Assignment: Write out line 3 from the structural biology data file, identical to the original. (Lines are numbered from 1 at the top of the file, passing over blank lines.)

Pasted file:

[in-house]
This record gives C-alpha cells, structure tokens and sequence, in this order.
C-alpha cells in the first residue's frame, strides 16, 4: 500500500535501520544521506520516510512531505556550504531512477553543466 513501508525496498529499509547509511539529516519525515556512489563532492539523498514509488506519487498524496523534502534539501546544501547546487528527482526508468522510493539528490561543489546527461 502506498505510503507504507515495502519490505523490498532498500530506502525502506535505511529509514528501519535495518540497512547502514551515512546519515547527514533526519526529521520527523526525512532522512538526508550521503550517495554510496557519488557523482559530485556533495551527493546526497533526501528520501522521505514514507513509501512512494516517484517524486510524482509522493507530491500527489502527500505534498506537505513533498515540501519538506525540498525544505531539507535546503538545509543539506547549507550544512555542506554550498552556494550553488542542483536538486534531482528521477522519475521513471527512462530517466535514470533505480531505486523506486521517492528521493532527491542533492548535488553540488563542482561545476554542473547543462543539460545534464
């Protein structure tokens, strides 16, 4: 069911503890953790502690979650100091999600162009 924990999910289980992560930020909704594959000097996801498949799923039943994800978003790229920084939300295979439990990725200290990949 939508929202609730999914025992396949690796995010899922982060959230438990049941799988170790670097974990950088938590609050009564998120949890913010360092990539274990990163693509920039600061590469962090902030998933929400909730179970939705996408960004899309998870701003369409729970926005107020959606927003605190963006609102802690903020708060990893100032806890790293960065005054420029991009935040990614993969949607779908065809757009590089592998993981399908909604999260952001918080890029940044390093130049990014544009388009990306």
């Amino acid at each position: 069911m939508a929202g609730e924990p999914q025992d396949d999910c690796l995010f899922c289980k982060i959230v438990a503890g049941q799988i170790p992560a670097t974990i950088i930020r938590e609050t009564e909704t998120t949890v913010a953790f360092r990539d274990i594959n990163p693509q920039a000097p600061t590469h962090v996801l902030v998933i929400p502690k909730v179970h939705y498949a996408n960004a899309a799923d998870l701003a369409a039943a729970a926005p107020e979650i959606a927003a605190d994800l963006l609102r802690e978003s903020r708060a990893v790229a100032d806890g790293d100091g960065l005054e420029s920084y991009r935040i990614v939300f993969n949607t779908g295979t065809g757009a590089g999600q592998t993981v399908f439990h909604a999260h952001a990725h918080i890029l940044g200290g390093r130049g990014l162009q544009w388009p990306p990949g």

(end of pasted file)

C-alpha cells in the first residue's frame, strides 16, 4: 500500500535501520544521506520516510512531505556550504531512477553543466 513501508525496498529499509547509511539529516519525515556512489563532492539523498514509488506519487498524496523534502534539501546544501547546487528527482526508468522510493539528490561543489546527461 502506498505510503507504507515495502519490505523490498532498500530506502525502506535505511529509514528501519535495518540497512547502514551515512546519515547527514533526519526529521520527523526525512532522512538526508550521503550517495554510496557519488557523482559530485556533495551527493546526497533526501528520501522521505514514507513509501512512494516517484517524486510524482509522493507530491500527489502527500505534498506537505513533498515540501519538506525540498525544505531539507535546503538545509543539506547549507550544512555542506554550498552556494550553488542542483536538486534531482528521477522519475521513471527512462530517466535514470533505480531505486523506486521517492528521493532527491542533492548535488553540488563542482561545476554542473547543462543539460545534464